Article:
Research ArticleCardiovascular Genomics

A genomic approach to therapeutic target validation identifies a glucose-lowering GLP1R variant protective for coronary heart disease

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Science Translational Medicine  01 Jun 2016:
Vol. 8, Issue 341, pp. 341ra76
DOI: 10.1126/scitranslmed.aad3744

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At risk by association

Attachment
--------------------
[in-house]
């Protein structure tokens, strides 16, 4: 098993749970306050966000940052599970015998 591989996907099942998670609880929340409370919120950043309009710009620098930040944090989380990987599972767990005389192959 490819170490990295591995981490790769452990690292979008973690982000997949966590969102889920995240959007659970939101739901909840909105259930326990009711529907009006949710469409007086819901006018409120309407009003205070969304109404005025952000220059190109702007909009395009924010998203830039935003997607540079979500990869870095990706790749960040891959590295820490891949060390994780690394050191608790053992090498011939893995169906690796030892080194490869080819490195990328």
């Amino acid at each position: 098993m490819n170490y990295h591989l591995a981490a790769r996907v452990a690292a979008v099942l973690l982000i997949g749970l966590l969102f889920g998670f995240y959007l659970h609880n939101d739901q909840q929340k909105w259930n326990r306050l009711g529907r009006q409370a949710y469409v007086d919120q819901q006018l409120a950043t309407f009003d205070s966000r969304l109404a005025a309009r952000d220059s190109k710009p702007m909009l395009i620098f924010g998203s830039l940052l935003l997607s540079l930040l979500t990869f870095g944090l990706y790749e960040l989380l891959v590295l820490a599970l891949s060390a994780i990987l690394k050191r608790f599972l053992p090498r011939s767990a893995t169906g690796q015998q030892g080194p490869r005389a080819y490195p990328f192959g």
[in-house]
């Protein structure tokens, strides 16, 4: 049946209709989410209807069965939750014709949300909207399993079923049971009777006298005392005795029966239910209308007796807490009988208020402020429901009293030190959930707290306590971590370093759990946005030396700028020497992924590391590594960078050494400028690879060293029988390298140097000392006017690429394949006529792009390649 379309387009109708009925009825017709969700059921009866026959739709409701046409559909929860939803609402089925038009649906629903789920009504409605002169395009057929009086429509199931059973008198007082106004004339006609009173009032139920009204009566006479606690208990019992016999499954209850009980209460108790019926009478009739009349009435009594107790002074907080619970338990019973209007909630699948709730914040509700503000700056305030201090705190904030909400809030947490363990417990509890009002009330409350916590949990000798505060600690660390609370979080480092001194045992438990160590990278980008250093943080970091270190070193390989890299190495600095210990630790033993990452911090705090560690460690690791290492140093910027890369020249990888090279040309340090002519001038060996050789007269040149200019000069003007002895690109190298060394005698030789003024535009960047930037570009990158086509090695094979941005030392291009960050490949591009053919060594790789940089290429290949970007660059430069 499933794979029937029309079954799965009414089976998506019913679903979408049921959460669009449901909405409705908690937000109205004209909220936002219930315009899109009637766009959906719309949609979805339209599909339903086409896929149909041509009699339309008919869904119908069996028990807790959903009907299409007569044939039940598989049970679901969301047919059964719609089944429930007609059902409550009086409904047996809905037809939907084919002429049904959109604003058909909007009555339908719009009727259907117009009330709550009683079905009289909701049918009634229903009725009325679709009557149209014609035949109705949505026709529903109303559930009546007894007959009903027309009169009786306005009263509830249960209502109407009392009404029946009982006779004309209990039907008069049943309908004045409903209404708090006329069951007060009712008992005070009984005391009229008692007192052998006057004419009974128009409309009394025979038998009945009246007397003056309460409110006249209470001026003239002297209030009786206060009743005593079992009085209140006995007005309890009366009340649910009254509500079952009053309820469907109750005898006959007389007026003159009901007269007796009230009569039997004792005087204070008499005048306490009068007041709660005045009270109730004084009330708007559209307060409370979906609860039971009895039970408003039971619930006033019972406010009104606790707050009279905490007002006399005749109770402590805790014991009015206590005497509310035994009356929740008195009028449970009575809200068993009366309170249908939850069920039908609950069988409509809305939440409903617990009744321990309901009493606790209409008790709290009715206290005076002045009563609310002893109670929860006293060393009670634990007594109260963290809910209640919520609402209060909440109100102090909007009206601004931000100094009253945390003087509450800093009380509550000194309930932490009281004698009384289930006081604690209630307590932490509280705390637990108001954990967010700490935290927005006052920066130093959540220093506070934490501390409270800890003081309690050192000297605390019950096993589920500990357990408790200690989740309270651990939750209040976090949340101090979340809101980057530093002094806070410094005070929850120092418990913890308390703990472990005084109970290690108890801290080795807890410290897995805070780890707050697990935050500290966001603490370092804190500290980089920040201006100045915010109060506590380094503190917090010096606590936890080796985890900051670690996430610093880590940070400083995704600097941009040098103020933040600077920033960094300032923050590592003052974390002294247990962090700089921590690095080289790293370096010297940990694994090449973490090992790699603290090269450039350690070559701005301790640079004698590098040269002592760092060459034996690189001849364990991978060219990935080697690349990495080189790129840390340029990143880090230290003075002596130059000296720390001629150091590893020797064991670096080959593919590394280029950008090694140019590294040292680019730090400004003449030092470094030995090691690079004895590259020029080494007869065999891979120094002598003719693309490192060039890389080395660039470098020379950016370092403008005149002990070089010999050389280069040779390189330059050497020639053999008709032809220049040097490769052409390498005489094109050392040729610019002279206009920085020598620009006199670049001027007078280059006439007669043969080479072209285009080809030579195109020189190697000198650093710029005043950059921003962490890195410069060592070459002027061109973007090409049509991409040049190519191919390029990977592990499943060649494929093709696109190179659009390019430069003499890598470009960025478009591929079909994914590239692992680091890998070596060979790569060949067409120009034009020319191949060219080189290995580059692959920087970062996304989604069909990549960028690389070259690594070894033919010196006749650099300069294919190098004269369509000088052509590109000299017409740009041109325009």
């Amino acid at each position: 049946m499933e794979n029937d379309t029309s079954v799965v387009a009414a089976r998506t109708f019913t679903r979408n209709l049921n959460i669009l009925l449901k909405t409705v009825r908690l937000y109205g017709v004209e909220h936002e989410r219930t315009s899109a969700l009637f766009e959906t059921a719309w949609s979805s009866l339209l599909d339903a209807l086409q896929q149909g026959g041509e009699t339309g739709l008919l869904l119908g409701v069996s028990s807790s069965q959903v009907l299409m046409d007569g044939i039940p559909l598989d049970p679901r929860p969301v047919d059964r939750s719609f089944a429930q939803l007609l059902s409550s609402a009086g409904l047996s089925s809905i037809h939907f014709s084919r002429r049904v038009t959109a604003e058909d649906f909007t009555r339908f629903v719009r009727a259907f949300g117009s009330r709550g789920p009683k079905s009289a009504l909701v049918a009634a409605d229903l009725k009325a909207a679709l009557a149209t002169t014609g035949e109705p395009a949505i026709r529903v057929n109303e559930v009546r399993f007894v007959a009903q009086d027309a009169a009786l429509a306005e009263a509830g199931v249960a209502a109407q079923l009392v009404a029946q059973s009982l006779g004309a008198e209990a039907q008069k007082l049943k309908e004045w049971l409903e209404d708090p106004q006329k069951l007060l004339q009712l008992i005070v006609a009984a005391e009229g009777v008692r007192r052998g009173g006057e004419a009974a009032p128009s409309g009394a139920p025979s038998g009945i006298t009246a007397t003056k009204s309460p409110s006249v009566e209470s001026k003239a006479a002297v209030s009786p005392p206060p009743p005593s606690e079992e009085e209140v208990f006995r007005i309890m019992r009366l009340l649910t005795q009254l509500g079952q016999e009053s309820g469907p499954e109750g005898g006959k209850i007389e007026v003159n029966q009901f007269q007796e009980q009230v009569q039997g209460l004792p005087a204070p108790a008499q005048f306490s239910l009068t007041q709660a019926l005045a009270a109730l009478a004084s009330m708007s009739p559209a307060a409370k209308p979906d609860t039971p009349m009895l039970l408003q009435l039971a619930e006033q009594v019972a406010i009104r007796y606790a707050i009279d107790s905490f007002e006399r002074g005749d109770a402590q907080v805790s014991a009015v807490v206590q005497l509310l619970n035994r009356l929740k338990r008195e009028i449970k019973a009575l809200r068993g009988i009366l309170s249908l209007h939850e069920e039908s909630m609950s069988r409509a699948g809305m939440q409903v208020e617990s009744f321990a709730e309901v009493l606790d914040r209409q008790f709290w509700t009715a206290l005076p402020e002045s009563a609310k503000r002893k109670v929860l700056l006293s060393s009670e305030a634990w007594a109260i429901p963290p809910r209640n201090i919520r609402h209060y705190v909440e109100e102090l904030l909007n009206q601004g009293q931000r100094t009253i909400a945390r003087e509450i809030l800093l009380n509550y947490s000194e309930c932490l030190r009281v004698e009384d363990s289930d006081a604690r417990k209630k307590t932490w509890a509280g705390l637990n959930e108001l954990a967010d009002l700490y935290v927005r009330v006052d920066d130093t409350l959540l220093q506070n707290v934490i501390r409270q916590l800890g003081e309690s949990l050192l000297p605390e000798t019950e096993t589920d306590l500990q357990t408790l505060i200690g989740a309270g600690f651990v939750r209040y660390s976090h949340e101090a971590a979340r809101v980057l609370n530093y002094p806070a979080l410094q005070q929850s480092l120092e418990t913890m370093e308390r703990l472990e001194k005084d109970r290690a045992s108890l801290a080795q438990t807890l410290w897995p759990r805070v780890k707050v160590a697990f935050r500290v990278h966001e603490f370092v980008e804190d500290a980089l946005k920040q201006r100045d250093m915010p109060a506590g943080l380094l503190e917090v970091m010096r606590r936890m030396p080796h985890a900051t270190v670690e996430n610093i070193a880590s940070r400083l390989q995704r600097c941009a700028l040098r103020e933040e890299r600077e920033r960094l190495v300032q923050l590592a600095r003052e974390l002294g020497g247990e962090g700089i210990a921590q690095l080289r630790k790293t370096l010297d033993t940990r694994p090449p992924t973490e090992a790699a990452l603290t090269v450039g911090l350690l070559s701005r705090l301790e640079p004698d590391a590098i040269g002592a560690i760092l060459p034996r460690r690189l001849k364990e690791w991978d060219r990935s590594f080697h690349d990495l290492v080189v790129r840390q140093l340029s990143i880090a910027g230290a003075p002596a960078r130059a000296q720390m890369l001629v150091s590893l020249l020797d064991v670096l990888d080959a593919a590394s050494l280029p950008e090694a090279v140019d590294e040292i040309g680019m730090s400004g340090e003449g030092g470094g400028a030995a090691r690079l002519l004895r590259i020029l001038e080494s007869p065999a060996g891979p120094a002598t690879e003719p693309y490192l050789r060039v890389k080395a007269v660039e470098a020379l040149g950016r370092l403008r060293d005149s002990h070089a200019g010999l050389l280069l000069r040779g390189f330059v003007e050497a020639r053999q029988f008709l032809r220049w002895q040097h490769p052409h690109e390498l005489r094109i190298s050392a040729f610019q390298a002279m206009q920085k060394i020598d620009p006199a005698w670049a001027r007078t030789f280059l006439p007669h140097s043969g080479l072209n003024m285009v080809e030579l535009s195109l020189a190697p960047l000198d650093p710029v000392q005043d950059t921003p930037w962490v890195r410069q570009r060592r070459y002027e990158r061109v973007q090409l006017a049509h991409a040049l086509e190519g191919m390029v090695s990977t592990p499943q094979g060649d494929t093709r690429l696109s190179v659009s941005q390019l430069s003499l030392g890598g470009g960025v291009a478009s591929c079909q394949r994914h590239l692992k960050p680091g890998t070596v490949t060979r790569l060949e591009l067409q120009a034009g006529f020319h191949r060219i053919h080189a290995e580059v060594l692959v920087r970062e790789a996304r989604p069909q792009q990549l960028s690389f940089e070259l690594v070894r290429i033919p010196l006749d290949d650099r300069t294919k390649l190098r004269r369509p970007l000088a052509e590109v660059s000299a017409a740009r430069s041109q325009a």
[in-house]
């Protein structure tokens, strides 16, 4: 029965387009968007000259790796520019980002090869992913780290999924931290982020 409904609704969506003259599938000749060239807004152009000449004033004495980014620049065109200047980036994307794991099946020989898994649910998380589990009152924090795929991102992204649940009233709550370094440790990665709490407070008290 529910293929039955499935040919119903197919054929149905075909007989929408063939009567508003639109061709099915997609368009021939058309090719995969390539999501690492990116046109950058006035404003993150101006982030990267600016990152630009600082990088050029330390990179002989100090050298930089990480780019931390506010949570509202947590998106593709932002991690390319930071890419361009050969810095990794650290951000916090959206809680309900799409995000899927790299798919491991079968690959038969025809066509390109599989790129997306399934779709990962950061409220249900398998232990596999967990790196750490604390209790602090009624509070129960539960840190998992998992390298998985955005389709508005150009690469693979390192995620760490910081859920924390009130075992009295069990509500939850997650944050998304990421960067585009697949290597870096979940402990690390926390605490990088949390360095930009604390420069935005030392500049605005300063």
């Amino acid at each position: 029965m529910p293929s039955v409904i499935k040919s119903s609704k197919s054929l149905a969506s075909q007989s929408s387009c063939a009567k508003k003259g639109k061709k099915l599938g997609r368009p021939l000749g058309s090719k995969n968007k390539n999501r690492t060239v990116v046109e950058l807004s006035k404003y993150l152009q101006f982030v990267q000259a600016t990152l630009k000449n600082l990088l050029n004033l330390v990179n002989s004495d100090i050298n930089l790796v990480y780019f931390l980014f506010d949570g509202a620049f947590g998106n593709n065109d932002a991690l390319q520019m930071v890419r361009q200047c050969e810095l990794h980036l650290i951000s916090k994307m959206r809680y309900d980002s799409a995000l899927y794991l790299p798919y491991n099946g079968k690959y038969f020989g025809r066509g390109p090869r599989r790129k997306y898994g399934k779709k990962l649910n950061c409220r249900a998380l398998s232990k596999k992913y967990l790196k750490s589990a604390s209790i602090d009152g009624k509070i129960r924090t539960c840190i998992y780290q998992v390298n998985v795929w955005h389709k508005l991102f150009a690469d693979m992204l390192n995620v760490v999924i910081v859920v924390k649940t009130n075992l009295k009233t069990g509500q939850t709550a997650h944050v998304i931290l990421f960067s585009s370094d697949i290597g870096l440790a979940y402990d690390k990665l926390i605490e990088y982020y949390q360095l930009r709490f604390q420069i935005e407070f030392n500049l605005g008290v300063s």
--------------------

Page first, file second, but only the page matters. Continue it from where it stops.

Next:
Genetics could soon routinely tell clinicians whether certain drugs are putting patients at risk of developing heart disease or cancer. Scott et al. looked at six genes that encode the targets of various drugs for type 2 diabetes or obesity, to see whether any genetic variations were linked to metabolic traits like body mass index and fasting glucose levels. Using several cohorts totaling more than 50,000 individuals, they landed on one particular variant in GLP1R—the gene encoding glucagon-like peptide-1 receptor, which is the target for certain glucose-lowering drugs frequently used in the clinic, like exenatide and liraglutide—associated with fasting glucose. The authors then compared this variant against disease outcomes, like coronary heart disease (CHD). In more than 200,000 individuals—some with heart disease, some as controls—the GLPR1 variant was actually protective against CHD, rather than causing any additional risk, and was not associated with various cancers or neurological diseases.

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